What if you haven’t been to the doctor in a long while, and now, realizing that you’ve been feeling short of breath, you’ve scheduled an appointment for a physical? How do you best prepare for that office visit? How do you make sure you communicate clearly how you’re feeling and the symptoms you’re experiencing? We have some advice.
First things first – be prepared to share any symptoms or phenomena you’ve been experiencing, and don’t minimize in order to avoid being thought of as a complainer. If you call a plumber to your house, you don’t make him guess what the problem is, right? It’s the same with your doctor. Give him or her all the information you have in order to make it possible to give you an accurate diagnosis and the best care.
Next, make a list of all of your medications – name, dosage, and the frequency that you take them. Do this even with the medications that your doctor prescribed. It’s helpful to confirm that you are indeed taking what your doctor thinks you’re taking, and it’s essential to make sure that he has a complete list of all of your medications – even including over-the-counter vitamins and supplements, if you take them.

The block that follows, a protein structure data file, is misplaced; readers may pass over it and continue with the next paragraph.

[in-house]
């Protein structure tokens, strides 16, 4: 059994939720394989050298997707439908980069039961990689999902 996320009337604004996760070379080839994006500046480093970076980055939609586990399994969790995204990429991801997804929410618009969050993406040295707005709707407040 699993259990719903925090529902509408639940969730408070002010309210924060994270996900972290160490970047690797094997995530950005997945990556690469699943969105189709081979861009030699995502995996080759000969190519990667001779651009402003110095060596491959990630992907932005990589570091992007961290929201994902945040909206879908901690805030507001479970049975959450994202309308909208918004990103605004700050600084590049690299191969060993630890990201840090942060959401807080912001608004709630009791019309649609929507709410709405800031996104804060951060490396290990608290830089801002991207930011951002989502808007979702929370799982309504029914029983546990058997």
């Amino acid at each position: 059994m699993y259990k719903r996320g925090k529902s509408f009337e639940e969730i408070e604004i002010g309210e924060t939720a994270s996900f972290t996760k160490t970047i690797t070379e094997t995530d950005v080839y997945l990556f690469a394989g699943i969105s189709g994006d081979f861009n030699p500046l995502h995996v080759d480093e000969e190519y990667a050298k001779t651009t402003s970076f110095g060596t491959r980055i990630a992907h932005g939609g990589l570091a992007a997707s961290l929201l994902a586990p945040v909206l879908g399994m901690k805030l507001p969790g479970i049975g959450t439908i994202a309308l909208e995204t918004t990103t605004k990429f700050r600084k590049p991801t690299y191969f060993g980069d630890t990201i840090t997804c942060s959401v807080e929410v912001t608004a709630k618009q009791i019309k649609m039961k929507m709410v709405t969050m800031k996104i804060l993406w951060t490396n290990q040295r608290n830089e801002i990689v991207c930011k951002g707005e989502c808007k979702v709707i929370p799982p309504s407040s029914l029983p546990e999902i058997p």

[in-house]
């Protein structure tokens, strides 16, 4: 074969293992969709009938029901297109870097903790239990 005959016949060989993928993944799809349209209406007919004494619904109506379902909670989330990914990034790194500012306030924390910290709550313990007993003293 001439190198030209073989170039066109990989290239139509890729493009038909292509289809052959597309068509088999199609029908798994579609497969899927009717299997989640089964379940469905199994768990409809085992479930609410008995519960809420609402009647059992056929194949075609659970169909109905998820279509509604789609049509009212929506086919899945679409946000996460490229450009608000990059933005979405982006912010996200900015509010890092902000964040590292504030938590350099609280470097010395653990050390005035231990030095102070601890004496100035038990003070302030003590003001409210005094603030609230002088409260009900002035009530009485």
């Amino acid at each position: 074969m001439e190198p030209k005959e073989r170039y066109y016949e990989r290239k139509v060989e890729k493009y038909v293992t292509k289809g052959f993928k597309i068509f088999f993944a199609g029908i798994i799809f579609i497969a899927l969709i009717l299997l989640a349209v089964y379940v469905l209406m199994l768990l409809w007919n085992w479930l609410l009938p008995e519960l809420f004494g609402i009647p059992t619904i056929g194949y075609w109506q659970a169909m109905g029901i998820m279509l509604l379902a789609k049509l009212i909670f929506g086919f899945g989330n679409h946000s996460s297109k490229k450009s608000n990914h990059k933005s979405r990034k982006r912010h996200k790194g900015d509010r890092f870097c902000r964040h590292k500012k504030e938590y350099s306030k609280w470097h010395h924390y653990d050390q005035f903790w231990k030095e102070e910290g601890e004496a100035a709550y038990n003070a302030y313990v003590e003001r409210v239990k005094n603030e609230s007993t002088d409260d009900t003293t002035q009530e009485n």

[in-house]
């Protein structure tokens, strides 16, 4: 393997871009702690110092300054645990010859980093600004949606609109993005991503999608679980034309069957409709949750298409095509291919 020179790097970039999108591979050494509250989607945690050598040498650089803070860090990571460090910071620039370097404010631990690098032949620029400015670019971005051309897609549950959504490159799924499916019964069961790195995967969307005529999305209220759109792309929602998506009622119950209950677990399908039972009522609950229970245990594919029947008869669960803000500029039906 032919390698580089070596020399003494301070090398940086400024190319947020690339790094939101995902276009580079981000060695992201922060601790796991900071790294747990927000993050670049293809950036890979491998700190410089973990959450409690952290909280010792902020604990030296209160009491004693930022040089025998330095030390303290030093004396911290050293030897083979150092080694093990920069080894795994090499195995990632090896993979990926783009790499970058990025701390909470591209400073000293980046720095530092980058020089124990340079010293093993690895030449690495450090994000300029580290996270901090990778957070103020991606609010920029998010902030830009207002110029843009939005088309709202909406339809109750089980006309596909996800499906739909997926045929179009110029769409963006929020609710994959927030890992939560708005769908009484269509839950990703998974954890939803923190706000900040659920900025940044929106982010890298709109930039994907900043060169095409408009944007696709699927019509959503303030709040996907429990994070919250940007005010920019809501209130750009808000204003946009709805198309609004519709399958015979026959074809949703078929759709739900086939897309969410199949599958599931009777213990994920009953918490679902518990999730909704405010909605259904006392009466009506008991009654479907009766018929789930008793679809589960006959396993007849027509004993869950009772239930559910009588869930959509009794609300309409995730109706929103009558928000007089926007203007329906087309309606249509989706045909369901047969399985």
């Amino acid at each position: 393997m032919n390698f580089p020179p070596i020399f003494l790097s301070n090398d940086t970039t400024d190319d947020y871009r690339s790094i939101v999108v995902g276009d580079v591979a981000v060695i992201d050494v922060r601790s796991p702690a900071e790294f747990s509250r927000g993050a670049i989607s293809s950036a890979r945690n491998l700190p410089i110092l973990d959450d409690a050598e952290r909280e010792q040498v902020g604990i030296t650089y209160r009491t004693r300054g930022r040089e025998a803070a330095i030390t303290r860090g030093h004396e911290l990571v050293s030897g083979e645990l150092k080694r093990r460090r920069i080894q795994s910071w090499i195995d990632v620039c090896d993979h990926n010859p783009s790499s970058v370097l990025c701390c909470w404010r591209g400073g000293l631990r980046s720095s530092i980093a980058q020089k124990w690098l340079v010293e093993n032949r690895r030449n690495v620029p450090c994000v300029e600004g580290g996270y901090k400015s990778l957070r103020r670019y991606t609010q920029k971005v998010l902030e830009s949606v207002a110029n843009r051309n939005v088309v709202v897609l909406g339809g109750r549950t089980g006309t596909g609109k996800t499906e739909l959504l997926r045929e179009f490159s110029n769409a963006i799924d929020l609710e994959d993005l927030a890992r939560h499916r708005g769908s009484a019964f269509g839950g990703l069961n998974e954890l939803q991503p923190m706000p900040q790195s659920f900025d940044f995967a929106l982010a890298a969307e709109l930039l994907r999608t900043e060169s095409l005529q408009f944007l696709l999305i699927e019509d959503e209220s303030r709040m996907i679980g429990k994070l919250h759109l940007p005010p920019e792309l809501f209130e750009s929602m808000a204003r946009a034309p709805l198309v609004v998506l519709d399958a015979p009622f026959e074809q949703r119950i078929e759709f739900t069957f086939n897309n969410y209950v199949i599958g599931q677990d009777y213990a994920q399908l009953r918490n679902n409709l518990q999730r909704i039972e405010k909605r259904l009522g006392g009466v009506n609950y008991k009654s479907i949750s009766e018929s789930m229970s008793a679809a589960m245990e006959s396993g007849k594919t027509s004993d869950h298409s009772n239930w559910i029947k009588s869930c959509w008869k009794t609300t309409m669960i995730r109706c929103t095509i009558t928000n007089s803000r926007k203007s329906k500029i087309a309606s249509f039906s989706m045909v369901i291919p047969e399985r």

Also be prepared to fill out a questionnaire at the office regarding your medical history. You might want to prepare a “cheat sheet” ahead of time with dates of immunizations and medical events in your life.
Finally, with regard to your shortness of breath, gather as much information as you can about that particular symptom that’s caused you to make the office visit. How severe is it? Are you short of breath all of the time, or only when you exert yourself such as climbing stairs? Does it happen every day, or only on certain days, with good days in between? How severe is it? Do you experience coughing or wheezing as well? Is it getting worse? Did anything change in your life that might be affecting your breathing, such as moving to a new location, a change of jobs or activity level, or even something like installation of a new carpet or a new pet in your home (that might be causing an allergic reaction)?